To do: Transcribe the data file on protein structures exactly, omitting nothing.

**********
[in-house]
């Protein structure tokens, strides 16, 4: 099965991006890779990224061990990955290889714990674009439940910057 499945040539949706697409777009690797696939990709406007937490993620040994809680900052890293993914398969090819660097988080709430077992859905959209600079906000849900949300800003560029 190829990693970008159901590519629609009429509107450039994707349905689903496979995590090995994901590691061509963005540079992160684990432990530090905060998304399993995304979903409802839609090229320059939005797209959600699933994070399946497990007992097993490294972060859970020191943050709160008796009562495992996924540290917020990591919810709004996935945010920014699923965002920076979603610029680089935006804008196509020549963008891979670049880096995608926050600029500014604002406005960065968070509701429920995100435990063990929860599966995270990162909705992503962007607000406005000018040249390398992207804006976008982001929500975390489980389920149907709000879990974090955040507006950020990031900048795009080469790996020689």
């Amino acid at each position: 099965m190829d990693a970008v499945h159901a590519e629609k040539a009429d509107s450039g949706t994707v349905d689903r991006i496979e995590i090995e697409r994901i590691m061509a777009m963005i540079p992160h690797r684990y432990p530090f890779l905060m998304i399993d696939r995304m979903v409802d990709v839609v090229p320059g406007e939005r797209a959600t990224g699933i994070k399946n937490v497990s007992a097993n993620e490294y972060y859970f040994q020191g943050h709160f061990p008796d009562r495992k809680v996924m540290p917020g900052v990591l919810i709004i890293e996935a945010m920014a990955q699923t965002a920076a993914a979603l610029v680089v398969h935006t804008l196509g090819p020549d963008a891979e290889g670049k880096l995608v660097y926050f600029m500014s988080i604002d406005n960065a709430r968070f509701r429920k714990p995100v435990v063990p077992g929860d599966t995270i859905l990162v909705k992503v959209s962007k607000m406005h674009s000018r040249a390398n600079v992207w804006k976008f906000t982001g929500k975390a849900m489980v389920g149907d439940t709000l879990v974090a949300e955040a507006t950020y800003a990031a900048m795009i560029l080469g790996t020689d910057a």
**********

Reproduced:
[in-house]
């Protein structure tokens, strides 16, 4: 099965991006890779990224061990990955290889714990674009439940910057 499945040539949706697409777009690797696939990709406007937490993620040994809680900052890293993914398969090819660097988080709430077992859905959209600079906000849900949300800003560029 190829990693970008159901590519629609009429509107450039994707349905689903496979995590090995994901590691061509963005540079992160684990432990530090905060998304399993995304979903409802839609090229320059939005797209959600699933994070399946497990007992097993490294972060859970020191943050709160008796009562495992996924540290917020990591919810709004996935945010920014699923965002920076979603610029680089935006804008196509020549963008891979670049880096995608926050600029500014604002406005960065968070509701429920995100435990063990929860599966995270990162909705992503962007607000406005000018040249390398992207804006976008982001929500975390489980389920149907709000879990974090955040507006950020990031900048795009080469790996020689």
């Amino acid at each position: 099965m190829d990693a970008v499945h159901a590519e629609k040539a009429d509107s450039g949706t994707v349905d689903r991006i496979e995590i090995e697409r994901i590691m061509a777009m963005i540079p992160h690797r684990y432990p530090f890779l905060m998304i399993d696939r995304m979903v409802d990709v839609v090229p320059g406007e939005r797209a959600t990224g699933i994070k399946n937490v497990s007992a097993n993620e490294y972060y859970f040994q020191g943050h709160f061990p008796d009562r495992k809680v996924m540290p917020g900052v990591l919810i709004i890293e996935a945010m920014a990955q699923t965002a920076a993914a979603l610029v680089v398969h935006t804008l196509g090819p020549d963008a891979e290889g670049k880096l995608v660097y926050f600029m500014s988080i604002d406005n960065a709430r968070f509701r429920k714990p995100v435990v063990p077992g929860d599966t995270i859905l990162v909705k992503v959209s962007k607000m406005h674009s000018r040249a390398n600079v992207w804006k976008f906000t982001g929500k975390a849900m489980v389920g149907d439940t709000l879990v974090a949300e955040a507006t950020y800003a990031a900048m795009i560029l080469g790996t020689d910057a």